Victoria’s Labor government will legalise access to locally manufactured medicinal cannabis products for use from 2017, delivering an election promise made by premier Daniel Andrews.
The Victorian Law Reform Commission’s report on medicinal cannabis, tabled today, includes 42 recommendations, looking at issues such as patient eligibility and clinical oversight and local production of medical cannabis.
The Government fully accepts 40 of the Commission’s recommendations, and accepts two recommendations in principle and will begin a cultivation trial at a Victorian research facility.
Legislation based on the Commission’s recommendations will be introduced by the end of the year.
Daniel Andrews said his government will also make access to medicinal cannabis for children with severe epilepsy a priority in early 2017. About 450 children will be eligible.
“I’ve seen first-hand how medicinal cannabis can change people’s lives. This landmark reform means Victorian families will no longer have to decide between breaking the law and watching their child suffer,” he said.
The premier said holding toddler Cooper Wallace, 3, who contracted bacterial meningitis when he was just a month old, leaving him with severe brain damage, epilepsy and cerebral palsy, had a profound effect on his views.
“I’ve had one of those most powerful, one of the most emotional stories told to me in all my days, about a loving family who’d been sent home to plan for a little boy’s funeral and instead, through medicinal cannabis had been able to see their son transformed, to see the family transformed. That’s pretty powerful stuff. This was the right decision to make.”
The Department of economic development, jobs, transport and resources will also be given new regulatory functions to license growers to cultivate cannabis for the purpose of medicinal cannabis.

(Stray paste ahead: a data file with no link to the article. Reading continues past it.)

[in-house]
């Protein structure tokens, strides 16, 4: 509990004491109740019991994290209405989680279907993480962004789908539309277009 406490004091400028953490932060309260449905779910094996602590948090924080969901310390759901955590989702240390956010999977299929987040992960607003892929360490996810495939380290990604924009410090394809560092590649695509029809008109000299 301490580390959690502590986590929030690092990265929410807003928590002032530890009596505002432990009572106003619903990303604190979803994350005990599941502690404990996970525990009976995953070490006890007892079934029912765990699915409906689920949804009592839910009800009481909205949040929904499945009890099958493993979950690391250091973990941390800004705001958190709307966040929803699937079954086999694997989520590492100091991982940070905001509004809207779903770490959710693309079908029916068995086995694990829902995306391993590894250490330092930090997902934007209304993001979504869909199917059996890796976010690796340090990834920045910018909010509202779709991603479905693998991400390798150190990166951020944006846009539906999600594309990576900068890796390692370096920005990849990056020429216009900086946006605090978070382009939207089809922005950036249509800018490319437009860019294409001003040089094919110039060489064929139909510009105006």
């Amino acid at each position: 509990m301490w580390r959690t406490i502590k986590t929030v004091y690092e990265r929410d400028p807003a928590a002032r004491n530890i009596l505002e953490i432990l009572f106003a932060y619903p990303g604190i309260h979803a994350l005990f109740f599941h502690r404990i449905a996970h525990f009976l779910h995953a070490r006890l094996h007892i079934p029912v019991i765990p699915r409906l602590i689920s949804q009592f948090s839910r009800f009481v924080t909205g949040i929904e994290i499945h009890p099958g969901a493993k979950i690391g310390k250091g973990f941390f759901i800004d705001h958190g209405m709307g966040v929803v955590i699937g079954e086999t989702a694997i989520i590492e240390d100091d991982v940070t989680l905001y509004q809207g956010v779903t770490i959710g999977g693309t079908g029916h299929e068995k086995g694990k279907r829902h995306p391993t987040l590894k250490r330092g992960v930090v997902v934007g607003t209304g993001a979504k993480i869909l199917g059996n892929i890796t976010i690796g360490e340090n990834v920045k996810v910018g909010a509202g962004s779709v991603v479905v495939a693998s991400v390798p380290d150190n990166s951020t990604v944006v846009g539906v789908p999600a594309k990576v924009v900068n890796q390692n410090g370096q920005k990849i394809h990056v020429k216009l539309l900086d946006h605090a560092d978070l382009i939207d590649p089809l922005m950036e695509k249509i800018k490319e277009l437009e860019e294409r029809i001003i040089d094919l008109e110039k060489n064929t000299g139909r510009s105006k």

Andrews said he was more cautious about two recommendations, involving patients with chronic pain, because they went beyond Labor’s election commitment.
Health minister Jill Hennessy said the evidence was growing in support of medical cannabis as a treatment option in exceptional circumstances.
“Children with severe epilepsy will be the first to access medicinal cannabis in early 2017 because their condition can be life threatening and medicinal cannabis may be their last treatment option.”
The initial focus for patients is those with a terminal illness or life-threatening condition, starting with the children.
Eligibility for the scheme will be based on the following conditions and corresponding symptoms:
Severe muscle spasms or severe pain resulting from multiple sclerosis.
Severe pain, nausea, vomiting or wasting arising from cancer, HIV/AIDS (of the treatment thereof).
Severe seizures resulting from epileptic conditions where other treatment options have failed or have intolerable side effects.
Severe chronic pain with the approval of two specialists.
“This is a first for Australia and certainly a first for our state,” Andrews said.
A pharmacy network and specialists to prescribe medicinal cannabis will be established to deal with patients.